Popular culture (films, movies, books, etc.) tends to portray counselors in one of two ways. On one hand, counselors are often portrayed as somewhat mysterious, enigmatic figures who reveal little of themselves to their clients, generally hiding behind horned-rimmed glasses and an air of polish and poise that creates cool distance. They’re like Zen masters in what they seem to know about clients without having to ask and in their ability to seamlessly reveal the wisdom of the ages. On the other hand, counselors may be portrayed as good-in-theory but practically good-for-nothing innocents who sort of bumble and stumble through sessions and life. From this point of view, counselors are naively visible, as is their craft, which is little more than a recycling of the same, worn-out old questions, such as, “How did that make you feel?”
As is perhaps obvious, neither image is really accurate. But it stands to reason that popular culture portrayals would run the gamut like this if for no other reason than that the person of the counselor hides either behind an image or tired cliches. Apparently, counselors so infrequently allow others access to what it feels like to be in their shoes, folks are simply left to guess about it.
That doesn’t work for us. At Change, Inc., we strive to create an environment which facilitates non-judgmental, down-to-earth counseling in South City, St. Louis. Naturally, that would amount to clients having greater emotional access to us, not just as counselors, but as humans, because we believe it is precisely that human connection (what academic research has called the “therapeutic alliance“) which ultimately makes or breaks counseling.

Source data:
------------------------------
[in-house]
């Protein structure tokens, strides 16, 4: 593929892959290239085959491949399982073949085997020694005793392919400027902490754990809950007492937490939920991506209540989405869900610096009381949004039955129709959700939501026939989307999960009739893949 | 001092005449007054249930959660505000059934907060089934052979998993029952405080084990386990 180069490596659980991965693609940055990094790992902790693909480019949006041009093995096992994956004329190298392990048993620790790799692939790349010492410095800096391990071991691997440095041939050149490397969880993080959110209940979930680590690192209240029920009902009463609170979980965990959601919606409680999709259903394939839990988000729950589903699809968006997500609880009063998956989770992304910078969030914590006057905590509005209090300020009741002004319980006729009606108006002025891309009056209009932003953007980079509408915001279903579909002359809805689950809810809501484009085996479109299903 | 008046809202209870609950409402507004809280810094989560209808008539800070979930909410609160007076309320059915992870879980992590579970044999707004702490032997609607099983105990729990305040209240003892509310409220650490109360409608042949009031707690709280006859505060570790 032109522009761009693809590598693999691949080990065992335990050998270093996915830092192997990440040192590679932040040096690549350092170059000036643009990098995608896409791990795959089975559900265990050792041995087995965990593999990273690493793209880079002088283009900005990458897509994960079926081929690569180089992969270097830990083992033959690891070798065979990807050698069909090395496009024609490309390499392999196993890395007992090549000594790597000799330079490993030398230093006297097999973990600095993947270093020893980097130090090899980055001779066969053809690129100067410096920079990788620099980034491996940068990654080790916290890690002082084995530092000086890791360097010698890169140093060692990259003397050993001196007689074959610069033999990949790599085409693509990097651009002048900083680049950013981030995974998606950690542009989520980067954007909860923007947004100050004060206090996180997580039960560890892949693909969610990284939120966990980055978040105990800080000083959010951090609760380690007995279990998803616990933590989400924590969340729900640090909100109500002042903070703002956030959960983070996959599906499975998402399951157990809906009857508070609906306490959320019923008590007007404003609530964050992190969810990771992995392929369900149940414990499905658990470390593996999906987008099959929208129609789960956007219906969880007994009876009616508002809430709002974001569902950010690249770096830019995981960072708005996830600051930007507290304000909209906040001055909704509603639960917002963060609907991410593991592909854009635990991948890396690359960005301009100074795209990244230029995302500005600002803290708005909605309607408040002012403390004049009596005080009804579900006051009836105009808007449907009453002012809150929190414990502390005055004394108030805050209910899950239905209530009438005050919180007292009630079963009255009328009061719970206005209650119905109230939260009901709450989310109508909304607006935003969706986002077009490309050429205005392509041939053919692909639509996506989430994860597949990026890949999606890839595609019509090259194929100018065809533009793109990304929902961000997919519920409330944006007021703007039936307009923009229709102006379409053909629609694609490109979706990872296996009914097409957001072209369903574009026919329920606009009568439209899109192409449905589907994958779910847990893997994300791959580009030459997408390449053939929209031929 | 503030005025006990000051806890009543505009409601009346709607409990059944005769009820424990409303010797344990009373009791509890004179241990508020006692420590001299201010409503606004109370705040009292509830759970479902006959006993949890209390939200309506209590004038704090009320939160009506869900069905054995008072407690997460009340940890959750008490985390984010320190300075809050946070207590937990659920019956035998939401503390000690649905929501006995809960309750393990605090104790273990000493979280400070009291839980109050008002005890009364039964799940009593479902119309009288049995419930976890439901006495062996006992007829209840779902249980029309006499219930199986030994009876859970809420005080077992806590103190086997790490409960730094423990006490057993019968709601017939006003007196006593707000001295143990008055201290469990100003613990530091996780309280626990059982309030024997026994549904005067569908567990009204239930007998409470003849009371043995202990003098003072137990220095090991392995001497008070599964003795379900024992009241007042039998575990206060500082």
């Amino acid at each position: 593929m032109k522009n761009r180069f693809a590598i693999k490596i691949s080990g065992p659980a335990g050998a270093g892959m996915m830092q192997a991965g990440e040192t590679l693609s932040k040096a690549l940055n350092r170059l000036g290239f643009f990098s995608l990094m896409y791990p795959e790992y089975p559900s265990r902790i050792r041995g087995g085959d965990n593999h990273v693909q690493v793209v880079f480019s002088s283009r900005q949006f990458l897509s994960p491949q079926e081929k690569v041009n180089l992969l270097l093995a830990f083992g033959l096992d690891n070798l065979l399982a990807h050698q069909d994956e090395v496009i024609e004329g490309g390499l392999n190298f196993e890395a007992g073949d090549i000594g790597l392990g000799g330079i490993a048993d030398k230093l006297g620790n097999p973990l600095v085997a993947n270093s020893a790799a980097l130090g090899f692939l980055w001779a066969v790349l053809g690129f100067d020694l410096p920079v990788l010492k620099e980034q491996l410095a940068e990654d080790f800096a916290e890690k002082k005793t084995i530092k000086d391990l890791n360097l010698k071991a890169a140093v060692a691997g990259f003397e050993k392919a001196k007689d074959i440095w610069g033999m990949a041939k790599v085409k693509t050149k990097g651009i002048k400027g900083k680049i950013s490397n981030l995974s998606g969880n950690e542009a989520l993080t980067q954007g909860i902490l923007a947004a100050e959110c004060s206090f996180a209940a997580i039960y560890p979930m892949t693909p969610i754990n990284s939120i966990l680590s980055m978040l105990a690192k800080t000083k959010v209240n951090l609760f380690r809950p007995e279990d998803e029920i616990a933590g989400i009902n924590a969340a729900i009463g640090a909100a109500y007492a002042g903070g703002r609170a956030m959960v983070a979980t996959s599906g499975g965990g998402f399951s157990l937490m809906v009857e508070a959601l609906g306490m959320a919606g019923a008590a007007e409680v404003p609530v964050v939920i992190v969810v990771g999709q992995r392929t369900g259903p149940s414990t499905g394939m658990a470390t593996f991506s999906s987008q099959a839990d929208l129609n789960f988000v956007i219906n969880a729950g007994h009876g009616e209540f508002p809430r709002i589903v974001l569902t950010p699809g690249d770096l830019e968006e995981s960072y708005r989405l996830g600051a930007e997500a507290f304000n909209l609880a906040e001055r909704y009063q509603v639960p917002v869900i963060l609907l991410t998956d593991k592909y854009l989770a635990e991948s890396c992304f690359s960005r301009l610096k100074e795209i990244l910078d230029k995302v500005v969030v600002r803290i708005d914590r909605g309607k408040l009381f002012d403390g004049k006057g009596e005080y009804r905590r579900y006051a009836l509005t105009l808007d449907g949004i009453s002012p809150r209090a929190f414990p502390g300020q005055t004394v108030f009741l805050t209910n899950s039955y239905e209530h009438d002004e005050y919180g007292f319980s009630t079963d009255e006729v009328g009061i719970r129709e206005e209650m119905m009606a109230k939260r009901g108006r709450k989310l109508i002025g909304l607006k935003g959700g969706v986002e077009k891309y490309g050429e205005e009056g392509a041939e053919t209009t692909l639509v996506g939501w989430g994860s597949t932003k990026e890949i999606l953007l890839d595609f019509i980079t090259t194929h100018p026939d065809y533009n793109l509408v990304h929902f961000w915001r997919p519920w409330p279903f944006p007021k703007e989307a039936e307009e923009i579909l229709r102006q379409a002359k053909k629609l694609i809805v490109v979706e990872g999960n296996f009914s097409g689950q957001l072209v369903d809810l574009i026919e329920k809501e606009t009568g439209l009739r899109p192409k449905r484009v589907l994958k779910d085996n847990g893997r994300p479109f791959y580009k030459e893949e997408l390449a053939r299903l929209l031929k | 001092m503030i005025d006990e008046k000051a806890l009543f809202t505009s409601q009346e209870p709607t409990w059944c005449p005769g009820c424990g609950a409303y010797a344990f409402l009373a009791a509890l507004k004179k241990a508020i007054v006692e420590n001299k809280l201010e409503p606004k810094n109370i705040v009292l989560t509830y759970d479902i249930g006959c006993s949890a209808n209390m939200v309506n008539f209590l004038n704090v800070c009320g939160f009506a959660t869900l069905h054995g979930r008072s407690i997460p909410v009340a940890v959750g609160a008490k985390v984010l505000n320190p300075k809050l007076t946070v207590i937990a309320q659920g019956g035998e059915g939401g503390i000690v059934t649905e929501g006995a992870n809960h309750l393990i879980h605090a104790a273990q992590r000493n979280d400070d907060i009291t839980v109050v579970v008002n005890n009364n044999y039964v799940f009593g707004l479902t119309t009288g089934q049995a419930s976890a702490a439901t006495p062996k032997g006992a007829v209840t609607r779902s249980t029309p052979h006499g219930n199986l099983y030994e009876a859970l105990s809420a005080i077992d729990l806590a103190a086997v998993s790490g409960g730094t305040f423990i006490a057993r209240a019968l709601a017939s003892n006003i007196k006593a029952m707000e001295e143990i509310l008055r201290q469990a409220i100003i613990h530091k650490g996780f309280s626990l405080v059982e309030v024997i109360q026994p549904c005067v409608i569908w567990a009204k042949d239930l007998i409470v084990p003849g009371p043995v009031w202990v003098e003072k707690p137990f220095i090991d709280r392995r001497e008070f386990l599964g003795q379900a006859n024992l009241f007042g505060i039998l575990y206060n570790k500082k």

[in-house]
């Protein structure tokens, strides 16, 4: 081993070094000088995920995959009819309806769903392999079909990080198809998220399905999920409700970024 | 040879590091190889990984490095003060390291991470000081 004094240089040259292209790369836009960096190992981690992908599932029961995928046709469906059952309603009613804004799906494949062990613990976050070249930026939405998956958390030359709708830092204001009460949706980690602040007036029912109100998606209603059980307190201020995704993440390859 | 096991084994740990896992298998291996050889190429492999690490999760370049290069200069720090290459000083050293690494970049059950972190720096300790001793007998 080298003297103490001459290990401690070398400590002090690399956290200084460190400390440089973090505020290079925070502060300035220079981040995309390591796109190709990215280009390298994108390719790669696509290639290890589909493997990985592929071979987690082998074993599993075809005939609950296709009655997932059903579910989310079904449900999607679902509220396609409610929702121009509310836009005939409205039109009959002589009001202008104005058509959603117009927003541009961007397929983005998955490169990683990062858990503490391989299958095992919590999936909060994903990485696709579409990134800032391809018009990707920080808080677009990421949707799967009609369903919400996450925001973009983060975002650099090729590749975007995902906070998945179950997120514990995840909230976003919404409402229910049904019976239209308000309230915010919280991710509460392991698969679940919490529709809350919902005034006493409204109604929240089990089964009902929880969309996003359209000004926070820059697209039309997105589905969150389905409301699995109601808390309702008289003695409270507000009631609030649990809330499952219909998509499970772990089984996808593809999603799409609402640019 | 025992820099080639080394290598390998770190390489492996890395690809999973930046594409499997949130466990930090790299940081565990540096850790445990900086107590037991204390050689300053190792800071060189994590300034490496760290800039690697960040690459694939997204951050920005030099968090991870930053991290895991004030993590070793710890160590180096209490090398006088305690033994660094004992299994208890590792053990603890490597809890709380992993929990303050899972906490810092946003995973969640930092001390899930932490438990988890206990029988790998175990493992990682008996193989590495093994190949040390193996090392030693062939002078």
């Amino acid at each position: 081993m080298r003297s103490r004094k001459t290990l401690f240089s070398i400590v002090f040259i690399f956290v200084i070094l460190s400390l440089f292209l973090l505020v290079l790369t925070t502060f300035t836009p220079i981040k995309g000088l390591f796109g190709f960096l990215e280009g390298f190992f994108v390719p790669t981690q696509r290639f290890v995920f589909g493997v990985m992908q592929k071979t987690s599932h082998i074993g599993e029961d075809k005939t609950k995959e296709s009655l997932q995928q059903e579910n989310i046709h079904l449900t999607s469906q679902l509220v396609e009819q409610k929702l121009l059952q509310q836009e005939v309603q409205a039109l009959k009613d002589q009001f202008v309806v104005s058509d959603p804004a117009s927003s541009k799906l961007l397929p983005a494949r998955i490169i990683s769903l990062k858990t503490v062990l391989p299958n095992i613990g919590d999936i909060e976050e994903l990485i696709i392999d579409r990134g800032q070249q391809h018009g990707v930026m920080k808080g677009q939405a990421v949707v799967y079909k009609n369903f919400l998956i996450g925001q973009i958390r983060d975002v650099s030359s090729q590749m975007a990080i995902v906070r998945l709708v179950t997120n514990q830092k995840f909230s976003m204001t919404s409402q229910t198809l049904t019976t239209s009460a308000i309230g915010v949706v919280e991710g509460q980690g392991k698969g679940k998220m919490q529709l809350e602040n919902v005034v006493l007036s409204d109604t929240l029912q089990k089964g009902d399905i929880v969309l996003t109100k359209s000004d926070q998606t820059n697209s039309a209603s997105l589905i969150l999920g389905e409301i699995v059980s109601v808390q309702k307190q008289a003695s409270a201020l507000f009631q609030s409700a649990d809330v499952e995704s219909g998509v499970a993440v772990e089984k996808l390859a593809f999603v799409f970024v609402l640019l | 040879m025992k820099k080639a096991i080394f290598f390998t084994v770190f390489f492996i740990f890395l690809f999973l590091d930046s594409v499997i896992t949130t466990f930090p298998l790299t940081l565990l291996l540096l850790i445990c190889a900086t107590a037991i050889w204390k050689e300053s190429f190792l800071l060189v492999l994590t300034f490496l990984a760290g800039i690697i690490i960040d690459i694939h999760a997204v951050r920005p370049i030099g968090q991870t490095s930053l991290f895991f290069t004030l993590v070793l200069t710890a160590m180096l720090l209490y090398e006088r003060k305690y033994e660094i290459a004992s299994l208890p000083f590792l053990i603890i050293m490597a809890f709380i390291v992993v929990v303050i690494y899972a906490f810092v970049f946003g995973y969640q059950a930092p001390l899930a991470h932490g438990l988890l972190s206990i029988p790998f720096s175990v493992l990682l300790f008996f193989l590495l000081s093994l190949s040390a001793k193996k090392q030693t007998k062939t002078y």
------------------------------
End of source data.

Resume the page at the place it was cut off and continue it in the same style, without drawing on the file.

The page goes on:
In light of that, every so often for the next few weeks, we’ll bring you a further glimpse into the lives of our staff as we ask each of them, “What do you love about working with people?” Today, we start with counselor, Zach Polk. (SIDE NOTE: Also enjoy the “off-duty” photo!)
“I have always said to myself how rewarding it is that I get to talk to people about their lives and make a living out of it. The main reward I experience is what I would call ‘contact.’ Making contact with a complete stranger and sharing an intimate connection in such a short amount of time is quite a unique experience. A therapeutic relationship begins, like any other, with small talk — discussions regarding where clients grew up, whether they have children, how long their relationships have been in place, etc.
And then….it happens.
Clients begin to unpack what they came to counseling to work on. Some of the most intimate details of their lives are shared after we have only known one another for a matter of minutes, which I experience as both a privilege and a responsibility. It is a privilege in that a large degree of trust has been placed upon me as a therapist. It is a responsibility to respond to that trust with a total willingness to hold what has been shared with me sacred and confidential.
But it is also a responsibility to help make a choice about what is been shared. Do we examine? If so, which piece? Or, do I simply share how what clients have said to me has impacted me? Whichever route I go, this delicate choosing is was what establishes contact with another human being.
And it is the most beautiful experience. It is the point where a person has chosen the vulnerability of sharing painful experiences, and then notices that in the space we’ve created, there is no judgment — only understanding and appreciation and potentially further inquiry. When a person knows they can be themselves, there is no greater feeling. When two people can come together and speak plainly about what is really transpiring, it shows a humanness that is not often unveiled, but that so many of us are looking for. It restores my faith in humanity.”